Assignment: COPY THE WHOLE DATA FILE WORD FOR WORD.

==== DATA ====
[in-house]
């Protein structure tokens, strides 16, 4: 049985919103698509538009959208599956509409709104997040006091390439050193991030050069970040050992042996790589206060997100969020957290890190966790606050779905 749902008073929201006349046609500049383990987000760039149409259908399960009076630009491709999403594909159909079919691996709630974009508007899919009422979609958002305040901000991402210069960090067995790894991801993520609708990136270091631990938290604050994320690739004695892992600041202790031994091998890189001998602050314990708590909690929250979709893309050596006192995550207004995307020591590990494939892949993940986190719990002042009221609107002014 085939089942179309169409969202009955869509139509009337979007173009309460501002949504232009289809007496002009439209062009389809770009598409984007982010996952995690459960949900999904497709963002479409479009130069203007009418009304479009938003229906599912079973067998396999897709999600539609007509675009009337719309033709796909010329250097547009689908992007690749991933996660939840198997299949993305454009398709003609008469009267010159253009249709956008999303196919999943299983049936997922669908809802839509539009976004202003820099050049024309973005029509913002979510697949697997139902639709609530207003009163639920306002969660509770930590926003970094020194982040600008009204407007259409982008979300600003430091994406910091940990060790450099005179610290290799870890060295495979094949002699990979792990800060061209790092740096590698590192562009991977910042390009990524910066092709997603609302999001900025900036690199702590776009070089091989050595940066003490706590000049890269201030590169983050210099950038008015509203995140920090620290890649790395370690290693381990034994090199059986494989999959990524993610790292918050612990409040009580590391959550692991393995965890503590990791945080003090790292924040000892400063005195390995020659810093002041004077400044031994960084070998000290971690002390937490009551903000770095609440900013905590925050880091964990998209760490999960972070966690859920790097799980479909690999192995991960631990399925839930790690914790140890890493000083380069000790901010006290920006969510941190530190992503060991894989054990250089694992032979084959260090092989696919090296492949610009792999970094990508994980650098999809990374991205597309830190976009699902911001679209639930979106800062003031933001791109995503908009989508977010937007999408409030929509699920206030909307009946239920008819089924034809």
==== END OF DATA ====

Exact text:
[in-house]
């Protein structure tokens, strides 16, 4: 049985919103698509538009959208599956509409709104997040006091390439050193991030050069970040050992042996790589206060997100969020957290890190966790606050779905 749902008073929201006349046609500049383990987000760039149409259908399960009076630009491709999403594909159909079919691996709630974009508007899919009422979609958002305040901000991402210069960090067995790894991801993520609708990136270091631990938290604050994320690739004695892992600041202790031994091998890189001998602050314990708590909690929250979709893309050596006192995550207004995307020591590990494939892949993940986190719990002042009221609107002014 085939089942179309169409969202009955869509139509009337979007173009309460501002949504232009289809007496002009439209062009389809770009598409984007982010996952995690459960949900999904497709963002479409479009130069203007009418009304479009938003229906599912079973067998396999897709999600539609007509675009009337719309033709796909010329250097547009689908992007690749991933996660939840198997299949993305454009398709003609008469009267010159253009249709956008999303196919999943299983049936997922669908809802839509539009976004202003820099050049024309973005029509913002979510697949697997139902639709609530207003009163639920306002969660509770930590926003970094020194982040600008009204407007259409982008979300600003430091994406910091940990060790450099005179610290290799870890060295495979094949002699990979792990800060061209790092740096590698590192562009991977910042390009990524910066092709997603609302999001900025900036690199702590776009070089091989050595940066003490706590000049890269201030590169983050210099950038008015509203995140920090620290890649790395370690290693381990034994090199059986494989999959990524993610790292918050612990409040009580590391959550692991393995965890503590990791945080003090790292924040000892400063005195390995020659810093002041004077400044031994960084070998000290971690002390937490009551903000770095609440900013905590925050880091964990998209760490999960972070966690859920790097799980479909690999192995991960631990399925839930790690914790140890890493000083380069000790901010006290920006969510941190530190992503060991894989054990250089694992032979084959260090092989696919090296492949610009792999970094990508994980650098999809990374991205597309830190976009699902911001679209639930979106800062003031933001791109995503908009989508977010937007999408409030929509699920206030909307009946239920008819089924034809």